Apple today will launch a new marketing and promotional effort designed to drive music buyers to music-themed movies in its video store.

The most visible change to the iTunes service will be a Music Movies landing page dedicated to music films such as concert movies, documentaries and music-focused feature films. Additionally, Apple plans to negotiate exclusive access to new music-themed movies to make them available for home distribution on iTunes before the physical DVD makes its way to retail shelves or rental stores.

One of the first exclusives is "It Might Get Loud," the documentary about guitar gods Jimmy Page, the Edge and Jack White, which iTunes will offer from Dec. 8 - 22 before any other outlet. Pre-orders start today. Another is the Kings of Leon concert film "Kings of Leon, Live at the O2" from Nov. 3 - 10.

And finally, Apple is expanding catalog of older music-based films with such titles as "The Song Remains the Same," "U2: Rattle and Hum," "Buena Vista Social Club," "Don't Look Back-Bob Dylan," John Lennon Imagine," "Neil Young: Heart of Gold," "This Is Spinal Tap," "Purple Rain," and "The Doors."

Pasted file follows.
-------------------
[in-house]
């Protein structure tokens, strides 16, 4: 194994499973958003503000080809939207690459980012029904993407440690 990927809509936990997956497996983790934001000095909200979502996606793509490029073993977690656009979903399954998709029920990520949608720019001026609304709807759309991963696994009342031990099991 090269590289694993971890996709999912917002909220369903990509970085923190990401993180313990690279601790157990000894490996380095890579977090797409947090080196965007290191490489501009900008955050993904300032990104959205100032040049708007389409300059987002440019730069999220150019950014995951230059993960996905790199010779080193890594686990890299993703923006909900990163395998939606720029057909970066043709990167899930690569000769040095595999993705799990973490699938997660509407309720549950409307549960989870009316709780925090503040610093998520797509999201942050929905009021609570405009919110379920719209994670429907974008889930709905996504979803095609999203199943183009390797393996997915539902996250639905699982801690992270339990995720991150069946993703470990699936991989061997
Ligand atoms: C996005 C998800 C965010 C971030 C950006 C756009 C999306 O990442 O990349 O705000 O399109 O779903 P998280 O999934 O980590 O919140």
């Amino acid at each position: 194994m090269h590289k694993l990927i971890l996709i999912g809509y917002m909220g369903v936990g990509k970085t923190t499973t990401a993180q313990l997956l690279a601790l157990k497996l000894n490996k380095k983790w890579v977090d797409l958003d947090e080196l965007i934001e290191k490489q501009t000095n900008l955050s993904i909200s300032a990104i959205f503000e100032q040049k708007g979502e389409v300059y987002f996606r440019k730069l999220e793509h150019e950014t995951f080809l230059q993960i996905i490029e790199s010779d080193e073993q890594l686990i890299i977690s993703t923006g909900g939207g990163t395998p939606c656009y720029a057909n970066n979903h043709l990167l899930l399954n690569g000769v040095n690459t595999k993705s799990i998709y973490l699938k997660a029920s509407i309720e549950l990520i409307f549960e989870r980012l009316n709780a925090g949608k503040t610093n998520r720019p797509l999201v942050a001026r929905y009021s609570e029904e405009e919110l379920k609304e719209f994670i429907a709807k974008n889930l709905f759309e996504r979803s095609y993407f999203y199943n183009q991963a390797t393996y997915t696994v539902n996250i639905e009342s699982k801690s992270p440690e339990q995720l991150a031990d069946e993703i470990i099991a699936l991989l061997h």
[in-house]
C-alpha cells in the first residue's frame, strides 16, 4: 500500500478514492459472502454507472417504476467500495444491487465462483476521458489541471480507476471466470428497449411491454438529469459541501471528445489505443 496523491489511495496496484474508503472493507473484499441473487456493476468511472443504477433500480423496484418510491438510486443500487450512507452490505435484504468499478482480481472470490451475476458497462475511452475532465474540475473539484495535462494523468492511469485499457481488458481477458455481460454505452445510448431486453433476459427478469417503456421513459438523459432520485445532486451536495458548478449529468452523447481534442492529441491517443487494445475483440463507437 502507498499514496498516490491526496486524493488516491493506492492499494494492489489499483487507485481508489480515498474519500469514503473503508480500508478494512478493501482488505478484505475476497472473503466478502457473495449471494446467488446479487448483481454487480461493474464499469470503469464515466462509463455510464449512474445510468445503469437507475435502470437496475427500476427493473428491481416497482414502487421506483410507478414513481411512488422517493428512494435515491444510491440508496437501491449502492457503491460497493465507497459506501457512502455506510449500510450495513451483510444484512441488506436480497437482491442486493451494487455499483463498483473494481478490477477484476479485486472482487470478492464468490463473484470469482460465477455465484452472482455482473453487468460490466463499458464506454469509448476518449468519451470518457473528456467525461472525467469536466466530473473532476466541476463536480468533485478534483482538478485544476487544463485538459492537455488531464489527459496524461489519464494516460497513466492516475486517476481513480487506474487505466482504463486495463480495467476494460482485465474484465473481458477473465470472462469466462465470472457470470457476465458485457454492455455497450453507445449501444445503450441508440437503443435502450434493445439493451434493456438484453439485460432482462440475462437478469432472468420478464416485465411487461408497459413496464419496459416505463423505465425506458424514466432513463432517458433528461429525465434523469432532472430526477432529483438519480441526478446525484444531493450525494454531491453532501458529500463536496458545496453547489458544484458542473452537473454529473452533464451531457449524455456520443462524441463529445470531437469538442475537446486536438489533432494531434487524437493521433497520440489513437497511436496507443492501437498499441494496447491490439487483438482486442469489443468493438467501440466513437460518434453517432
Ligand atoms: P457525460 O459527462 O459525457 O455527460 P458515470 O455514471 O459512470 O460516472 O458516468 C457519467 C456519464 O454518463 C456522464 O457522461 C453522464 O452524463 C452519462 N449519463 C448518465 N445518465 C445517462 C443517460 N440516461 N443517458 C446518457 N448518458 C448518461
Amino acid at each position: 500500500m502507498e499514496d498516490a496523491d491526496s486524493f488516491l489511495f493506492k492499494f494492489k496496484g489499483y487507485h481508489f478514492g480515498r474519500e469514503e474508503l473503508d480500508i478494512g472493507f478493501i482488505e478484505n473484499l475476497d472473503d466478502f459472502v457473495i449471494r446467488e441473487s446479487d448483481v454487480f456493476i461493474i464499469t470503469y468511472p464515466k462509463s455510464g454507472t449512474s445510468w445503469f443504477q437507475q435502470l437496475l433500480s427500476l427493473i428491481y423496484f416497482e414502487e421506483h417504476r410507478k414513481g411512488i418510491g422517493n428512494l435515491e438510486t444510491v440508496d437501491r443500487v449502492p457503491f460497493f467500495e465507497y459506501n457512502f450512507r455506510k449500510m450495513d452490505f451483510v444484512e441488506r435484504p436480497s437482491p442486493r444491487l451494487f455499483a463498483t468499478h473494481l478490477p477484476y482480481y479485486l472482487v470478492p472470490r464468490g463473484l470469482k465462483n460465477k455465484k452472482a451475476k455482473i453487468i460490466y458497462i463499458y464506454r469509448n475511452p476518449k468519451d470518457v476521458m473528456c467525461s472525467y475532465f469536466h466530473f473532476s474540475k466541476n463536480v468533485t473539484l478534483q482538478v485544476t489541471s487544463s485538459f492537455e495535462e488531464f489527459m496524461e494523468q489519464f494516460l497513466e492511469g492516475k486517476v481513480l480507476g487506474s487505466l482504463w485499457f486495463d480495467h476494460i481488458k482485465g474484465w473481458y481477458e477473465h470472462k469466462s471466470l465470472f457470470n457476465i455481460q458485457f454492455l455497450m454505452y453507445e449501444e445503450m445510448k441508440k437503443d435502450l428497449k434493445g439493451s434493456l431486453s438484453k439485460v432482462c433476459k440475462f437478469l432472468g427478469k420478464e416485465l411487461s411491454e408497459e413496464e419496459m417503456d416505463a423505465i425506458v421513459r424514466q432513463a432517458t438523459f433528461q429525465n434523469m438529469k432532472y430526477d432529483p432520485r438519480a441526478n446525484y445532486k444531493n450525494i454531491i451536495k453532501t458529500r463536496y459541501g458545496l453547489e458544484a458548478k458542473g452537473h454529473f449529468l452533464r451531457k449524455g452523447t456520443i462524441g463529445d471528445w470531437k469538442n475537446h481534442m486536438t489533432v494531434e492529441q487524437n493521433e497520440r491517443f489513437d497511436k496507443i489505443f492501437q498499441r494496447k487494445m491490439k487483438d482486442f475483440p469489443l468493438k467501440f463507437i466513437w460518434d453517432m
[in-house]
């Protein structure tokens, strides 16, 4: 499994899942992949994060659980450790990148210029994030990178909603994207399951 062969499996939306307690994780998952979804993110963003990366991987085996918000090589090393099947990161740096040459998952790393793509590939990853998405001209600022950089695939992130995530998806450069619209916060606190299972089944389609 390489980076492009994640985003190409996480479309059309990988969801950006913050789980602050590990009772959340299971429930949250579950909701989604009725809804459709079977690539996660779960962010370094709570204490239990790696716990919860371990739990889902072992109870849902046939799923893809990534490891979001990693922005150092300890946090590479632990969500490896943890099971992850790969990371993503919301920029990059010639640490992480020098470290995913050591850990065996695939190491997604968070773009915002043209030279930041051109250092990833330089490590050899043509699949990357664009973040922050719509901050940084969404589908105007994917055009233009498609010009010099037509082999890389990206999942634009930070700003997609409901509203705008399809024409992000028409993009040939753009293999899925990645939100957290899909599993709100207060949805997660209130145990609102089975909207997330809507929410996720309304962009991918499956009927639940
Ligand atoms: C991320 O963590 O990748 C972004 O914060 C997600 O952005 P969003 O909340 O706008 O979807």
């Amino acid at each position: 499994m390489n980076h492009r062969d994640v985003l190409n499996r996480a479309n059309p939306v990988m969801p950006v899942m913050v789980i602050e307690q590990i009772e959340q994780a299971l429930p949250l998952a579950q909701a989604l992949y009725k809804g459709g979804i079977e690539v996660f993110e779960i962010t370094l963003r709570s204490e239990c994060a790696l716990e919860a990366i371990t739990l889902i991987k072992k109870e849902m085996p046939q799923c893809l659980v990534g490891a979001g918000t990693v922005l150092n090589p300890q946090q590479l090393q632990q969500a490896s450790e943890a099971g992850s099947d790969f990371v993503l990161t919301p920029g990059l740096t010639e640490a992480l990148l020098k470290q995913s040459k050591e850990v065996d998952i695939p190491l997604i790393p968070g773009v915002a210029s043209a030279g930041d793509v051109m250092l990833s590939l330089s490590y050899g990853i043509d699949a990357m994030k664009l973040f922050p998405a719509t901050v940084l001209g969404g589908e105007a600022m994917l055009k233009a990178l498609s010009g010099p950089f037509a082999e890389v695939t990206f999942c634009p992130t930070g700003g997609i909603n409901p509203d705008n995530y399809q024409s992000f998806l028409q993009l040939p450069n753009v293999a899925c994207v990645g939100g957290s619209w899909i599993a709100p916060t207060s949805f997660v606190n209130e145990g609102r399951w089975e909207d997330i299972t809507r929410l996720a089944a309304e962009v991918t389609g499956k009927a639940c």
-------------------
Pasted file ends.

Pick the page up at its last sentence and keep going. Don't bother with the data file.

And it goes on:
The service already includes video content in artist-based search results, and artists and labels won't be able to add concert films to the content available in the iTunes Pass program.

The company hopes to increase video sales on iTunes in part by luring music consumers to its library of music-themed movies. While Apple has not released any specific figures, it sells far more music than videos, and hopes to create a strong bridge between its music catalog and its video catalog by focusing on content that appeals to music fans.

That's good news for the music industry, which has watched sales of music DVDs crater in the last two years as the overall market for DVDs is shrinking. According to the Digital Entertainment Group, revenue from DVD sales fell 9% from 2007 to 2008, and in the first half of this year fell another 13.5%. Music-themed DVDs are faring much worse, with sales revenue falling 54.7% from 2007 to 2008, according to the RIAA. While the RIAA has no estimates yet for this year's music DVD sales revenue, SoundScan data shows unit sales are down about 27% over last year's total at this time.

Retailers like Wal-Mart and Best-Buy have already begun reducing floor and shelf space of DVDs, just like CDs. But also like music sales, the movie business is moving increasingly digital. The Digital Entertainment Group says digital movie sales and rentals jumped 21% to $968 million in the first half of this year.